On Friday we began liveblogging the debate over HB 1, the House version of the general appropriations bills for the next biennium. After more than fifteen hours of back-and-forth over amendments, parliamentary inquiries and the like, the House adjourned early Saturday morning. Members gaveled in shortly after 4 p.m. Sunday to pick up where they left off, finally completing their work late Sunday night, passing the budget on a vote of 98 to 49.
Rep. Phil King, for instance, wanted to make sure that voting on the budget is not the same as voting on taxes and fees that would support contingency expenditures in the budget. Those are spending items that are triggered only if the money becomes available. But making the money available will come in different bills during the session, and members will vote on those as they come up. King wanted to make sure. Pitts, from the front mic, basically said it'll be safe to vote.
Pitts in response to a question from Veronica Gonzales: "Our cuts this session are a whole lot more than in 2003." He says that legislators used all of the Rainy Day Fund in 2003.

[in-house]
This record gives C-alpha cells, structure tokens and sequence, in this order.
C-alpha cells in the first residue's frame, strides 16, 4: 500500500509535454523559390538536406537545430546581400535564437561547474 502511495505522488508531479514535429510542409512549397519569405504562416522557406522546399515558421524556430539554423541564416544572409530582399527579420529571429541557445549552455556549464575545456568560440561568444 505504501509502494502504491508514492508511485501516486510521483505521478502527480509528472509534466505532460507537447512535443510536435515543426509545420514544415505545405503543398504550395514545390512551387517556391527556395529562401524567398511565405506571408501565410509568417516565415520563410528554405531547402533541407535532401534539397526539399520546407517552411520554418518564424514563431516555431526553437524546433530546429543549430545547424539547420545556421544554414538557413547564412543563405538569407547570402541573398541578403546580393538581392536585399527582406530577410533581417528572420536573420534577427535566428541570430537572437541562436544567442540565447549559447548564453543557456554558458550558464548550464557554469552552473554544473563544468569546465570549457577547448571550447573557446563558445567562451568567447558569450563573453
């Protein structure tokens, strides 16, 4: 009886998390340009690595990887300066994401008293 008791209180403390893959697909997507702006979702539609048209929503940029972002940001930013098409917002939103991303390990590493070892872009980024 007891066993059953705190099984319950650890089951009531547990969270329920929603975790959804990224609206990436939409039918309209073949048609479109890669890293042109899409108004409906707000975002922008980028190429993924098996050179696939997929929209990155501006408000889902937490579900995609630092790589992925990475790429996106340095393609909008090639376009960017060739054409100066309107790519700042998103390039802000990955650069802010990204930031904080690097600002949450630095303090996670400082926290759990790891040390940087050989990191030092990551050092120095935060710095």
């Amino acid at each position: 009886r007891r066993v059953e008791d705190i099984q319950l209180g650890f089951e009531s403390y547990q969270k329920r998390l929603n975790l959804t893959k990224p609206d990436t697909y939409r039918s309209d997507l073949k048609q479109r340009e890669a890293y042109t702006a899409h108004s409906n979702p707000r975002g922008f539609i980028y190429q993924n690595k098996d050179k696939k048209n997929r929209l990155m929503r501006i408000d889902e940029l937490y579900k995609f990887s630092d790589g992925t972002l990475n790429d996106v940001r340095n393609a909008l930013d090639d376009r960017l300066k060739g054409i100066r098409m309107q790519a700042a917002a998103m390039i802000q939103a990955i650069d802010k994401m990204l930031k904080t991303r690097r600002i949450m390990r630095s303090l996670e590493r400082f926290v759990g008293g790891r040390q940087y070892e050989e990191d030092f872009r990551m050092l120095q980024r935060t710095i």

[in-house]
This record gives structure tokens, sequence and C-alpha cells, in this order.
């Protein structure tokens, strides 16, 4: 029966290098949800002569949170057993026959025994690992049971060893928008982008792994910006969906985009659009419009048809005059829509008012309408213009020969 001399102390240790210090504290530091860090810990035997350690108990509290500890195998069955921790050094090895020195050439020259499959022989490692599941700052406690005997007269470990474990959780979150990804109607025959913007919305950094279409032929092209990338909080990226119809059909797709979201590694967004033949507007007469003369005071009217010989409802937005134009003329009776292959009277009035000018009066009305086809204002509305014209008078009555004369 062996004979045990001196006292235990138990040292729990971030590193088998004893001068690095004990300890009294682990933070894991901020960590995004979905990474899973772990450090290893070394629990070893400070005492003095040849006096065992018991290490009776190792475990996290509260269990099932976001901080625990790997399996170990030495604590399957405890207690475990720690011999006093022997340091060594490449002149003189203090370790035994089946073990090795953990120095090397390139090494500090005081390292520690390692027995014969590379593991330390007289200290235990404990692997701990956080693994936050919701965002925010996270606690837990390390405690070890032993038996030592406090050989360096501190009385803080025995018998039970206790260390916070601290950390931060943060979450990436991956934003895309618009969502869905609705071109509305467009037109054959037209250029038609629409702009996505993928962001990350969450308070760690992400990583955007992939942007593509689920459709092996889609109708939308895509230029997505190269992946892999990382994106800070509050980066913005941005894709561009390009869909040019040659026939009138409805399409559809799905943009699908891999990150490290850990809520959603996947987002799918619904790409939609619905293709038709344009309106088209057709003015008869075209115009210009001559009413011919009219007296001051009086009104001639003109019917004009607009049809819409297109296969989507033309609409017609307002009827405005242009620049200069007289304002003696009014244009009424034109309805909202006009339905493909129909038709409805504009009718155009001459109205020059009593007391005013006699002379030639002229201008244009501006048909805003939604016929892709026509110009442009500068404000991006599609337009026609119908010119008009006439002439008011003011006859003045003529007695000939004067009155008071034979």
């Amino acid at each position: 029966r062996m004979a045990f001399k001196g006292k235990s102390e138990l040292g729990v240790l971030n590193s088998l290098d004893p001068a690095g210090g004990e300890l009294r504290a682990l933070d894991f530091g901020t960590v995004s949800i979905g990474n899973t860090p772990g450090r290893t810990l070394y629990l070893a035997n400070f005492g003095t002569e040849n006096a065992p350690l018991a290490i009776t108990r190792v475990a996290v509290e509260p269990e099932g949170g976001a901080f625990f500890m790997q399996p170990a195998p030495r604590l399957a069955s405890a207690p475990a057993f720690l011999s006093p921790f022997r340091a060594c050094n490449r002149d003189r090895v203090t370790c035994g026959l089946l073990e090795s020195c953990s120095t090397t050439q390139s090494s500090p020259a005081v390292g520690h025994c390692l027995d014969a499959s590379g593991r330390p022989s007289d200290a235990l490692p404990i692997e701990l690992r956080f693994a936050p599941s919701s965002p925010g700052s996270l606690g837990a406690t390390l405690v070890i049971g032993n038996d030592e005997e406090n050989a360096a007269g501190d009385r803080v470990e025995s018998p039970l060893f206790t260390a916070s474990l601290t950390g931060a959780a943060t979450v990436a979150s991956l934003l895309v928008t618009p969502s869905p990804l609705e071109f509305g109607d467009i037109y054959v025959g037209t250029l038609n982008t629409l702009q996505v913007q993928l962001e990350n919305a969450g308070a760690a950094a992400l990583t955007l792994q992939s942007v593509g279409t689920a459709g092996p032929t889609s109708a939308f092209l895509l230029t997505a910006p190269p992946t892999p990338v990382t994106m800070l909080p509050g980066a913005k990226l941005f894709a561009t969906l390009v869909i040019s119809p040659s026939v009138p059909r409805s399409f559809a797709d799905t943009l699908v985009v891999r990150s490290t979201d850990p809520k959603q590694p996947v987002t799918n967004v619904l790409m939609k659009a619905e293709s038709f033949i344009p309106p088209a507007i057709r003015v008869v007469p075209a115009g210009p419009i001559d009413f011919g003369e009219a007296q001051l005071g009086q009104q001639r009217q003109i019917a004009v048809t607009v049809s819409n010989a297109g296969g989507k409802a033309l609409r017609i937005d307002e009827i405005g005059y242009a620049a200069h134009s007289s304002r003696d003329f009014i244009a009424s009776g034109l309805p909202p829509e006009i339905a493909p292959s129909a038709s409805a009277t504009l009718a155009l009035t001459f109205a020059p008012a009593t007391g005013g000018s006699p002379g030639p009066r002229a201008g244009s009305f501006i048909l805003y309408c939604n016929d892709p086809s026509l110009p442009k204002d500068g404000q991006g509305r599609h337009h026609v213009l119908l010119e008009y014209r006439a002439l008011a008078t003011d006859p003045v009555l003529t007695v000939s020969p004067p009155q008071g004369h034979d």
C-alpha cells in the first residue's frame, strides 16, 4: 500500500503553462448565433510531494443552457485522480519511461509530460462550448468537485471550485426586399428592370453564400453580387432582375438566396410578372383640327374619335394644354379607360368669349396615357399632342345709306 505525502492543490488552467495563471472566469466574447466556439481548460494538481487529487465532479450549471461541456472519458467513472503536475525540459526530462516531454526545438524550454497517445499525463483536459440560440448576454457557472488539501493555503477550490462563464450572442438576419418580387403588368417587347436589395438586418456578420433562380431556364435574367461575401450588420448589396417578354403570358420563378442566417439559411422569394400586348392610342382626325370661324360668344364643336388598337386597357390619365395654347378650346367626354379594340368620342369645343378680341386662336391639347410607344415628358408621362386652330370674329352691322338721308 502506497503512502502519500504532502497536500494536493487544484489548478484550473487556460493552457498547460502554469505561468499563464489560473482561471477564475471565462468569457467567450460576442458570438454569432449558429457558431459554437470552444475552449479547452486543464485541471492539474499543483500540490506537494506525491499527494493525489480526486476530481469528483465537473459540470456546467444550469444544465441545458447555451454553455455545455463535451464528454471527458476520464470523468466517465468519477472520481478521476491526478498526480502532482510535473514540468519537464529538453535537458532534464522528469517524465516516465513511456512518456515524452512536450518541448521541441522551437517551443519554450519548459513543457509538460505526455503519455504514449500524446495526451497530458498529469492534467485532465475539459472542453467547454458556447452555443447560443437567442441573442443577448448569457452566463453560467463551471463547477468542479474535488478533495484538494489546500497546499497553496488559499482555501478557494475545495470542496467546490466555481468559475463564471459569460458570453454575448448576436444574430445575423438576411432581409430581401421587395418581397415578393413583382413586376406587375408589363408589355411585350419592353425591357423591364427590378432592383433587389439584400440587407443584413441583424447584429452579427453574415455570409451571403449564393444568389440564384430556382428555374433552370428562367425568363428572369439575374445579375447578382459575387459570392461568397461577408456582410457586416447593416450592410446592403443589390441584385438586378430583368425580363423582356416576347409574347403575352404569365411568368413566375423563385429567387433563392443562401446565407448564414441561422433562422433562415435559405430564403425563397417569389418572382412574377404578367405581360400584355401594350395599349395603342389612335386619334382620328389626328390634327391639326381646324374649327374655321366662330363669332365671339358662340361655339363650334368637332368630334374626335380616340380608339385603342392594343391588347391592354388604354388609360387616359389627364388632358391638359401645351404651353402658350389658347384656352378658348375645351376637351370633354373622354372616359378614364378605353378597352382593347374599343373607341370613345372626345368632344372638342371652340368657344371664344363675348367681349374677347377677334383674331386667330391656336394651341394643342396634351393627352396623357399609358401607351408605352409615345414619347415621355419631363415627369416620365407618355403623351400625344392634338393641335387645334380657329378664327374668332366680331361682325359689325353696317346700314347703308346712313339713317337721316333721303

@mqsullivan (of Empower Texans/Texans for Fiscal Responsibility): Ah, there goes State Rep. Jim Pitts siding with Dems in protecting #TxBudget Arts spending. #txlege
@Daniel_Greer: John Zerwas now putting arts above community based services. #txlege
Actually, they're not the only Republicans who voted against the amendment to move funding for the Commission for the Arts to the Dept. of Aging and Disability. Some other Republicans who voted with Zerwas and Pitts to preserve some funding for the arts agency: Rep. Debbie Riddle, R-Tomball, Rep. Leo Berman, R-Tyler, Rep. Jimmie Don Aycock, R-Killeen, Rep. Tom Craddick, R-Midland, Rep. Myra Crownover, R-Denton, Rep. Rob Eissler, R-The Woodlands, Rep. John Otto, R-Dayton.
Within the Democratic caucus, there are some notable names who didn't vote for or against the amendment: Rep. Jessica Farrar, D-Houston, Rep. Helen Giddings, D-Dallas, Rep. Mike Villarreal, D-San Antonio, Rep. Hubert Vo, D-Houston, Rep. Joaquin Castro, D-San Antonio, and Rep. Rafael Anchia, D-Dallas.
Villarreal: "You think contraception doesn't work? "
Weber: "Not for those who get pregnant."
Villarreal: "Have you ever used contraception yourself?"
Weber: "I don't think I know you well enough to go down this road."
Villarreal: "You're trying to make a judgment... and you're moving into a strategy that has nothing to do with prevention. So isn't it counterproductive?"
After questioning from Dukes, Zerwas says the proposed House amendments will cut a total of about $70 million from family planning services over the next biennium, if they all pass. It would bring the total down from $100 million to $30 million.
Zerwas says there is about $32 million that cannot be cut in order to keep getting some federal matching dollars. "It looks like it will come within the number... to preserve the funding."
Zerwas fires back, and won't say one way or another: "These are choices this body has to make. That's what people send us up here for, to represent their interests."